“At that time, we didn’t have enough information,” Amano said in response to a question from Al-Monitor. After the IAEA narrowed its demands to a specific site, however, Iran began to cleanse the area, where buildings were allegedly used before 2003 to conduct high explosives tests that could have nuclear weapons applications.
Amano said satellite imagery shows that Iran has demolished the buildings at the site, hosed the area down with water and removed soil but that the IAEA would still find some value in visiting.
“We cannot say we are sure to find something. But it is useful to have access to the site,” he said. “We are requesting access to information, people and the site.”
Amano, who rarely speaks publicly in Washington, also cleared up concerns about the recent removal of fuel from Iran’s sole functioning nuclear power reactor at Bushehr.
Responding to a second question from Al-Monitor, he confirmed Iranian reports that Iran was not trying to divert the fuel for possible future use in a nuclear weapon but removed it because of safety concerns.
“Some fuel has been removed from the core but this does not pose safeguard problems,” Amano said. “They are taking necessary measures.”
Iran has reported that debris was left in the fuel assemblies during construction.
Initially begun by the German company Siemens in the 1970s, the Bushehr reactor causes anxiety for many nuclear experts, ordinary Iranians and Iran’s Arab neighbors. The Germans stopped work on the site after the 1979 Islamic Revolution and the half-built reactor complex was then bombed by Iraq during the 1980-88 Iran-Iraq war.
In the 1990s, Iran signed a contract with Russia to complete the plant, which is now a hodge-podge of technologies — among them, the same sort of reactor that experienced a catastrophic meltdown at Chernobyl in 1986.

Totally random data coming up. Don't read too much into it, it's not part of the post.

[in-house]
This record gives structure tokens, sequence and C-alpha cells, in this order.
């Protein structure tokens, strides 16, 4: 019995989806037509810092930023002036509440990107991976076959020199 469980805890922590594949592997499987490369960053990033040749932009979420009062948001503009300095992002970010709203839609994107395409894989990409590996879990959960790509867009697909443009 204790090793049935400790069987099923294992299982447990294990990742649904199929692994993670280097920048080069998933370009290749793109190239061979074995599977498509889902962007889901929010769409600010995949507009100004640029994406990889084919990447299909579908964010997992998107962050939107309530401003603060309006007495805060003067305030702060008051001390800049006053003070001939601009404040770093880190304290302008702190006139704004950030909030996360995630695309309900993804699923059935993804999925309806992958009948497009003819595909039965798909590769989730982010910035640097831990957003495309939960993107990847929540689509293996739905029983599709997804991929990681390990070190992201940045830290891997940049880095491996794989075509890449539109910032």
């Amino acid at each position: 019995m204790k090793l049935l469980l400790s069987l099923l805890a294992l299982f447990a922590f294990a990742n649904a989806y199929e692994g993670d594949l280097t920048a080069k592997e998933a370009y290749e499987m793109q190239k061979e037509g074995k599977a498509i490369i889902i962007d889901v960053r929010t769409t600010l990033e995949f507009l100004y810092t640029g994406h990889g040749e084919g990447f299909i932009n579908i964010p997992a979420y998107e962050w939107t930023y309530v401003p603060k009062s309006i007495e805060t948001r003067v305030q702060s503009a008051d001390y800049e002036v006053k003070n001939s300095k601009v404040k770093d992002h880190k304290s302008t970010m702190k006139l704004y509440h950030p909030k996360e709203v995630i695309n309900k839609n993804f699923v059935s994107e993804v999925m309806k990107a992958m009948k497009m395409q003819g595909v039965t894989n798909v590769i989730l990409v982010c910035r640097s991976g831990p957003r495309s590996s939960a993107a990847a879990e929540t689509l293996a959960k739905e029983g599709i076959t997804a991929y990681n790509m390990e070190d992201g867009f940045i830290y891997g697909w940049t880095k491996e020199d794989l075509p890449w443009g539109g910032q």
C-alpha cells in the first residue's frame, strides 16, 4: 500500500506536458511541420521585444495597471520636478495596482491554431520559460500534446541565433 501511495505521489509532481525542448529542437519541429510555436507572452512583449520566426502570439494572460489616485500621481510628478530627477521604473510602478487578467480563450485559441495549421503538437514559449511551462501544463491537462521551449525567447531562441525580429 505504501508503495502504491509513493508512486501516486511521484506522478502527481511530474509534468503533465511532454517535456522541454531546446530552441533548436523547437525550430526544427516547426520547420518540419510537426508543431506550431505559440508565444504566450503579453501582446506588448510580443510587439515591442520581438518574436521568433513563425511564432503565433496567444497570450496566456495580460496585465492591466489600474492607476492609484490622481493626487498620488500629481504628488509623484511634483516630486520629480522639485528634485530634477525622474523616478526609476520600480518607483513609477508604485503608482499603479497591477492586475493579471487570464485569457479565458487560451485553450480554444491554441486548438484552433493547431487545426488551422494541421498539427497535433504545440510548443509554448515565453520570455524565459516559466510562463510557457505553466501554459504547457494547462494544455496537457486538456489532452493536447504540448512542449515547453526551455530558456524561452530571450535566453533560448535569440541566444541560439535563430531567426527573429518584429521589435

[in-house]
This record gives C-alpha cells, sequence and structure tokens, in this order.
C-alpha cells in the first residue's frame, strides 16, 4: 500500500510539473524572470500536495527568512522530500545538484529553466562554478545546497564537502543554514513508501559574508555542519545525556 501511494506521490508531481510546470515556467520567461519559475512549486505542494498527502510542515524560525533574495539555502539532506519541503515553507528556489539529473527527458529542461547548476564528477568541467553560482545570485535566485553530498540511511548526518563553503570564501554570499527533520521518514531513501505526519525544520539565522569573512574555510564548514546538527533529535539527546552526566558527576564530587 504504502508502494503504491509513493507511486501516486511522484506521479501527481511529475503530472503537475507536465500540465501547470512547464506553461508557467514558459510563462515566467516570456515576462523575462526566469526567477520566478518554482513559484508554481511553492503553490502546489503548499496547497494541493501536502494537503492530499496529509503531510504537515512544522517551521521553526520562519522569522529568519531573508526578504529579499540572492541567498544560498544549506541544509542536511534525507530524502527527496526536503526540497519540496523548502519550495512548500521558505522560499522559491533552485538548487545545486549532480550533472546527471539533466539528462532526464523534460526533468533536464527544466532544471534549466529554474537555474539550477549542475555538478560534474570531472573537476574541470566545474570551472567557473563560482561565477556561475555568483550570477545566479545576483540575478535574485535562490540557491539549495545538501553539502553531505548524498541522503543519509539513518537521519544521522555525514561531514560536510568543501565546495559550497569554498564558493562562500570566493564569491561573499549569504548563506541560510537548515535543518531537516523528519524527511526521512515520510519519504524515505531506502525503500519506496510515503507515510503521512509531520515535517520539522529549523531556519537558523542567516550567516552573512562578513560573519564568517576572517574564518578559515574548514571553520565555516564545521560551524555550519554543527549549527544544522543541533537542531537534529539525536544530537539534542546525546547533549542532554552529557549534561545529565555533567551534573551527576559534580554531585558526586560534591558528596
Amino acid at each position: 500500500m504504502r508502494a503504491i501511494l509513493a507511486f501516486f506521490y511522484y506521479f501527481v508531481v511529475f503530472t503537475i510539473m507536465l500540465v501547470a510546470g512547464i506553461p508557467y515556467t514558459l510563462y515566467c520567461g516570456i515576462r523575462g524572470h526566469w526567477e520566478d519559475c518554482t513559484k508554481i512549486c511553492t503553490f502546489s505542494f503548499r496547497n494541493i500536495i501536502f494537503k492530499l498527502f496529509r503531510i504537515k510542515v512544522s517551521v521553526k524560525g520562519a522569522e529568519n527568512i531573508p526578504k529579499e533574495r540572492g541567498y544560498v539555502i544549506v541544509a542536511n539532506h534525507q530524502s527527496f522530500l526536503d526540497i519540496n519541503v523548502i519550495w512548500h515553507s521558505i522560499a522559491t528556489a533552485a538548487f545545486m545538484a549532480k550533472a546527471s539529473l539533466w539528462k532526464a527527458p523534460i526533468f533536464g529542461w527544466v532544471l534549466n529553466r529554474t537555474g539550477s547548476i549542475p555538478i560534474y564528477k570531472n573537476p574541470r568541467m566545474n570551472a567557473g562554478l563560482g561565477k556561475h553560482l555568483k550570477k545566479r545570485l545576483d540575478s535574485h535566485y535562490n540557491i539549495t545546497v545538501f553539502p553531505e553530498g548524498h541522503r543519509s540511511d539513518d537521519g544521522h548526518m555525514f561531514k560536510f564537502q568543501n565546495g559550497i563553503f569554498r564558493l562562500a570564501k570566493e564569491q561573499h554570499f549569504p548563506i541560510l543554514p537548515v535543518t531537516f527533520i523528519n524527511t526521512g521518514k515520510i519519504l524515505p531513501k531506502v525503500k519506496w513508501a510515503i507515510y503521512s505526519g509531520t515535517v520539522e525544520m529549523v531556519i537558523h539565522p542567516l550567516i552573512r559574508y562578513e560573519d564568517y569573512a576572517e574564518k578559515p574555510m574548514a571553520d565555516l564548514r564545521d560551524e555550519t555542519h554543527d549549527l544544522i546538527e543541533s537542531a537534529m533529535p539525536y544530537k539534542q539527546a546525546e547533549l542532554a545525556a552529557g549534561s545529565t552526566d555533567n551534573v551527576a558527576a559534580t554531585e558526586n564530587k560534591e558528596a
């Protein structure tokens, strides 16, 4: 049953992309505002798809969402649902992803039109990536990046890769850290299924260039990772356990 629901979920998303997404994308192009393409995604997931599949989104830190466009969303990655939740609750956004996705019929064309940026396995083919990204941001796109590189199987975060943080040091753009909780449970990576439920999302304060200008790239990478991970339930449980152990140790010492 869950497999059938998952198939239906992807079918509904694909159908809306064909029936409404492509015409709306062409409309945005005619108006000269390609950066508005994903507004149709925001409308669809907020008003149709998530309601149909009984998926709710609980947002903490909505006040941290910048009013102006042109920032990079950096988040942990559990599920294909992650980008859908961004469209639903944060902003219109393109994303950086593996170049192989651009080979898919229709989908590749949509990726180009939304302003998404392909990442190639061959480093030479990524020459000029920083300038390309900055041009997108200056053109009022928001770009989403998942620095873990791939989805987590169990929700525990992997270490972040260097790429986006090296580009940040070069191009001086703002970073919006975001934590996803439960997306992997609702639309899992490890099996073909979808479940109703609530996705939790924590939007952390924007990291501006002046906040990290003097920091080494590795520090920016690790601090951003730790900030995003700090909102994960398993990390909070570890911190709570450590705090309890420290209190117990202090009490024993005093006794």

Iran has claimed for years that the plant was close to full operation but there have repeated delays. The 1,000-megawatt reactor was said to have finally come on line in September but then operations were halted in October to remove more than 160 fuel rods.
Russia, which provided the fuel for the reactor as well as construction and technical advice, is due to hand over management of Bushehr next March.
David Albright, president of the Institute for Science and International Security, told Al-Monitor that there is “no confidence when the Russians leave that the Iranians can manage it. They are using really old German equipment and assuming it will still work when it’s been in storage for 20 years.”
Iran has not signed an international Convention on Nuclear Safety drafted in the wake of Chernobyl or conventions on the safe management of spent fuel and radioactive waste. Bushehr’s location on the Persian Gulf raises worries among Arabs living across the Persian Gulf.
Amano said that the IAEA was aware of the concerns and had given Iran “several recommendations” to improve safety at Bushehr but did not specify them.
Barbara Slavin is Washington correspondent for Al-Monitor and a senior fellow at the Atlantic Council, where she focuses on Iran. On Twitter: @BarbaraSlavin1.